New comment: As I have noted somewhere in these discussions, I propose that as a a starting point economic 'cycles' should have a strong role in periodisation, because without those, we are moving outside the Kondratieff framework. Periods would then be simply named after perceived leading technologies, they would represent 'paradigms' but what drives the transition from one to the other would be difficult to argue.
To may knowledge, the most comprehensive book on long waves is Long Cycles, Prosperity and War in the Modern Age, by Joshua S. Goldstein, Yale University Press 1988. Luckily, the whole book is available online (link above). There, in Part One, Debates, chapter 4, Goldstein compares all the existing data series and discusses their merits. There, I found this periodisation from p.90 quite convincing:
Industrial Growth Rates after Van Duijn 1983, in Goldstein, p.90 UK U.S. Germany France Japan 1840s-1870s 3.0 6.2 4.3 1.7 ? 1870s-1890s 1.7 4.7 2.9 1.3 ? 1890-1913 2.0 5.3 4.1 2.5 2.4 1920-1929 2.8 4.8 0 8.1 3.4 1929-1948 2.1 3.1 0 -0.9 -0.2 1948-1973 3.2 4.7 9.1 6.1 9.4
I have tried to plot this as a bar chart with the periodisations as a baseline on x axis using gnuplot but failed. It would be good to be able to make our own charts and curves if we have raw data available.
NOTE: This document was updated using the 'create new revision' option in 'publishing options' at the very bottom of the edit mask for this entry. All group members should also be able to edit this and other pages of the emerging 'book'. When changing existing entries the 'create new revision' button creates wiki-style versioning.
NOTE: as Brian has noted, there are some discrepancies between my timeline and for instance the table by Carlota Perez. Yet the main difference is that I follow the Freeman/Soete model, which Carlota Perez also does, with the only difference, that she dates the beginning of a great surge at the point of invention of the technology, whereas Freeman and Soete take the reaching of maturity as its beginning. What I have also done is to link the techno-economic cycles with phases of expansion and contraction. What this exactly signifies needs to be clarified - need to go back to literature, yet mainly based on the notion of the overall tendency of the profit rate and of economic growth. Compared to my initial periodisation, I have added some more fine grained categories towards the end, because this is where discussions will occur, about where we really are and which terms to use for which period.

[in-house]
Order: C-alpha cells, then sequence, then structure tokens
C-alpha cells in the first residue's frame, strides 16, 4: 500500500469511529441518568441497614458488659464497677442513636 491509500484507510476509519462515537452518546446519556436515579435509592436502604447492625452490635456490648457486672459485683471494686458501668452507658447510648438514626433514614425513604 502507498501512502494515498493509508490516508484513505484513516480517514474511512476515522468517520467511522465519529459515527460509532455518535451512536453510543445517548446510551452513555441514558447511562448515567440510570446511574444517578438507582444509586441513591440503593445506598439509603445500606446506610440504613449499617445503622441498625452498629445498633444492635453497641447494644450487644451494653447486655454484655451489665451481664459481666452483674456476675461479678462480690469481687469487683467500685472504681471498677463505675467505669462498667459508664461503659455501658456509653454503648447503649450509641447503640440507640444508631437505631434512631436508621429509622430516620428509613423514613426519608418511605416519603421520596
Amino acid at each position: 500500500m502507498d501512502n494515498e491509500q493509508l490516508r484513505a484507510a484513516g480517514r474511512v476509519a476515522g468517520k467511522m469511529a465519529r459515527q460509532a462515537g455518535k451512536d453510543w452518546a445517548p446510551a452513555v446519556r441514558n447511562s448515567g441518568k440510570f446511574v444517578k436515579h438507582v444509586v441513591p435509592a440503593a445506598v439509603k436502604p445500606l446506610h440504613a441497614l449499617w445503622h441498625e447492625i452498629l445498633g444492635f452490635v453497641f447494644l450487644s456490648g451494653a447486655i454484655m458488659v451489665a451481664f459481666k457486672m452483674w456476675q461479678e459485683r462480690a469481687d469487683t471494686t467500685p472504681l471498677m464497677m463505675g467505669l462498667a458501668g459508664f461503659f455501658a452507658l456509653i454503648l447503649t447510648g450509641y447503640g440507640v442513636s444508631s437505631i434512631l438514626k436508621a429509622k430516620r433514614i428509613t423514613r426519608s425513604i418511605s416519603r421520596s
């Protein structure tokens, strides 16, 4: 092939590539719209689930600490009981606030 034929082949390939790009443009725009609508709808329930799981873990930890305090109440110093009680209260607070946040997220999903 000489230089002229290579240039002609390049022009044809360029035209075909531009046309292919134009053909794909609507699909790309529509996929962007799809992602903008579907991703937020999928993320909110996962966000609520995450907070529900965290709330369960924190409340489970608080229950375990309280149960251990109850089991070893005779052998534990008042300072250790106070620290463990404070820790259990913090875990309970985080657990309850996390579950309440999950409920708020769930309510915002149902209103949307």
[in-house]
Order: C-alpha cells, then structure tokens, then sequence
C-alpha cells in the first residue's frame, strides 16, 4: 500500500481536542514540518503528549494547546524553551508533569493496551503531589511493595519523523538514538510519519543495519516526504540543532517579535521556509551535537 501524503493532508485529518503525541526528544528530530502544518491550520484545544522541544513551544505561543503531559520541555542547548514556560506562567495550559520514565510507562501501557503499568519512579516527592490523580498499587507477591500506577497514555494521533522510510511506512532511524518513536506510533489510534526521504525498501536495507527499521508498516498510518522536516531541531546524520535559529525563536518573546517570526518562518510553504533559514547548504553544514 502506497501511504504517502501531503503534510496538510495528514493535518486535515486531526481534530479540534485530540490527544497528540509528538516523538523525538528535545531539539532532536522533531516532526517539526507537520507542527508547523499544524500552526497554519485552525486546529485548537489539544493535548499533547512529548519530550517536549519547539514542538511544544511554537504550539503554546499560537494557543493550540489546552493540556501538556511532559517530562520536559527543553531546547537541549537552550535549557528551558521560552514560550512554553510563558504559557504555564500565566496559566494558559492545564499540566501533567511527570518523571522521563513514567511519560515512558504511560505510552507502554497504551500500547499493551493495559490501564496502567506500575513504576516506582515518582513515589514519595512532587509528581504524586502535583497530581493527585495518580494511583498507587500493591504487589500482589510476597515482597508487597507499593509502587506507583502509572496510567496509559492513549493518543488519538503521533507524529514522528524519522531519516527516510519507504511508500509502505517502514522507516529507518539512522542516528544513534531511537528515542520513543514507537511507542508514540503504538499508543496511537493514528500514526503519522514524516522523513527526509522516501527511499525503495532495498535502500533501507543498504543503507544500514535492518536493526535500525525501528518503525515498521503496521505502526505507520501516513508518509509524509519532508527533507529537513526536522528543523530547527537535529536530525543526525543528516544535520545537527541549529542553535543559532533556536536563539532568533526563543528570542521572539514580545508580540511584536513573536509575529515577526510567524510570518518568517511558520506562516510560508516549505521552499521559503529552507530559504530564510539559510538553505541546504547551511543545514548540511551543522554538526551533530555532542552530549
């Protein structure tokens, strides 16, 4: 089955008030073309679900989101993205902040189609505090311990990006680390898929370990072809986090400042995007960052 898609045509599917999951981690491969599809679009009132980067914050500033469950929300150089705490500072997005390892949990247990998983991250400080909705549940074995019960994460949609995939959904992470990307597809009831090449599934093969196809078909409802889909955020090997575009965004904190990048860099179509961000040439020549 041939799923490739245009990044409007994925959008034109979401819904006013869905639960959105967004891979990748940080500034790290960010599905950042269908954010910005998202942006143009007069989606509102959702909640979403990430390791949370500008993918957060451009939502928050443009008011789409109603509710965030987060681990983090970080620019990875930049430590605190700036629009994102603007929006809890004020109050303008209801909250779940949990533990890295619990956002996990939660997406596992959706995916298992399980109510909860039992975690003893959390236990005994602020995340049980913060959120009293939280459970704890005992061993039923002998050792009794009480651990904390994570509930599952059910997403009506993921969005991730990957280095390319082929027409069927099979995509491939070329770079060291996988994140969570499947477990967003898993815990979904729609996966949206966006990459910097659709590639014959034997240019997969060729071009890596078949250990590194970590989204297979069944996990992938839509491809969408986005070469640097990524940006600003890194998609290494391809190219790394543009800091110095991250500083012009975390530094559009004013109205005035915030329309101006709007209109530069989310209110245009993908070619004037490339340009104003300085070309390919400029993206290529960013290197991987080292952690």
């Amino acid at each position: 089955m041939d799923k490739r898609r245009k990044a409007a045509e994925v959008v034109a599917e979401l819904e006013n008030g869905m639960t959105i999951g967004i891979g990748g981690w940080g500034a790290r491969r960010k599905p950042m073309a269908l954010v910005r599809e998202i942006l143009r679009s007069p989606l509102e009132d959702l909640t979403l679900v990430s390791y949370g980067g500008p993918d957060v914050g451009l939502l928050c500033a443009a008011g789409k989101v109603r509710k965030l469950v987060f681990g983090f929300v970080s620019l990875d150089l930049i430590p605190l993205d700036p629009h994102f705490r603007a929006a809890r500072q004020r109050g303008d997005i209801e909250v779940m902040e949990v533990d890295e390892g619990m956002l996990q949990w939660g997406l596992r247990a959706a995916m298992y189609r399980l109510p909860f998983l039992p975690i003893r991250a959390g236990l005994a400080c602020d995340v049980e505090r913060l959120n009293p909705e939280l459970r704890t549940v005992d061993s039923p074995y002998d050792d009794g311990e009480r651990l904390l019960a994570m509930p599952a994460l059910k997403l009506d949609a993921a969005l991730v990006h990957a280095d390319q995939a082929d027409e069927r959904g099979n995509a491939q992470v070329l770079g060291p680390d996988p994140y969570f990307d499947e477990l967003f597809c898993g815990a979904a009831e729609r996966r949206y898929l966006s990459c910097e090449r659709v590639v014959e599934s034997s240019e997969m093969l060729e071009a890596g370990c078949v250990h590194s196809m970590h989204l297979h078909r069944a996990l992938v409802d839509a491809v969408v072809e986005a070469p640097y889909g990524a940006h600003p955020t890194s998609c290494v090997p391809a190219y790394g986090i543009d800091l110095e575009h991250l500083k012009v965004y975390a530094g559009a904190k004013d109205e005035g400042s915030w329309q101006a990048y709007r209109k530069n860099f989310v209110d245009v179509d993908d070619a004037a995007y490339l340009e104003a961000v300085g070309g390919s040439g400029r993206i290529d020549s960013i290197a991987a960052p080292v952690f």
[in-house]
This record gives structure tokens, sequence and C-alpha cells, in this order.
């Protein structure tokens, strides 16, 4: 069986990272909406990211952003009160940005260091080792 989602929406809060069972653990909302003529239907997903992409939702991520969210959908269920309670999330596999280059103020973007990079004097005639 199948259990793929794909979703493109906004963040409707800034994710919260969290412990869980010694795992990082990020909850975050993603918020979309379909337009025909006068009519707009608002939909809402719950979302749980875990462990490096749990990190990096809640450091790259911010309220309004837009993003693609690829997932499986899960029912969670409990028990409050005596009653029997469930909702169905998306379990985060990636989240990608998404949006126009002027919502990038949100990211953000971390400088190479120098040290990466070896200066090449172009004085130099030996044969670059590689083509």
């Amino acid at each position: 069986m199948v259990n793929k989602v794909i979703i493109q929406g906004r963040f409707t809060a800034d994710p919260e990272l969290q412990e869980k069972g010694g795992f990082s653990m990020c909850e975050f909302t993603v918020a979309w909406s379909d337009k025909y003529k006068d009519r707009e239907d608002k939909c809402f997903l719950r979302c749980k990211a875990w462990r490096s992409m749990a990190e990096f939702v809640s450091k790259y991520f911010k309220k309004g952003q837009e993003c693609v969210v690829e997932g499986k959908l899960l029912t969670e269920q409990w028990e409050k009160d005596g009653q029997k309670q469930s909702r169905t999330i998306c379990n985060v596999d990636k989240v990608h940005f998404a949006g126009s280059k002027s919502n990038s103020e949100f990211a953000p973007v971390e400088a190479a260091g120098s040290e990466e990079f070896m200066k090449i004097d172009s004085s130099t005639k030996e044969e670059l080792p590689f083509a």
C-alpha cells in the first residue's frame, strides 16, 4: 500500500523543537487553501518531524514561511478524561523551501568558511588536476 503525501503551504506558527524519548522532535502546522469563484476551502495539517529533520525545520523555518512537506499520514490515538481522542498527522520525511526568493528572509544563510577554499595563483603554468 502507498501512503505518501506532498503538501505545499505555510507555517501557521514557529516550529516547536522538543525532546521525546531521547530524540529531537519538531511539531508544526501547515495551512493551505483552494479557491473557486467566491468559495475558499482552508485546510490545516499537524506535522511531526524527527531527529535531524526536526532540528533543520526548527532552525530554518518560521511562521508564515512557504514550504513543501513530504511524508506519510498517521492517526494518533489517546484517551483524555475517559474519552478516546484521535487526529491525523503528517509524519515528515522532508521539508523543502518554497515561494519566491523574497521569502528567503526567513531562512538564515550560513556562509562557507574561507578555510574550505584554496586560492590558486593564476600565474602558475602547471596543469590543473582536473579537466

I think also we need to layer somehow the 50-60 year Kondratieff cycles with the longer world system cycles.
This Timeline could also be arranged as a 'book'
Timeline 1890 - 2010
1890 - 1914
1914/18 - 1938/45
Age of Extremes
1938/45 - ca 1967/73 Fordism/Keynisianism
1971/73 - 1993 Post-Fordism, Toyotism
1993- 2000 Information society, Network Society
2000s -07/ 09 regulatory crisis, pure Financialism
201? maturity phase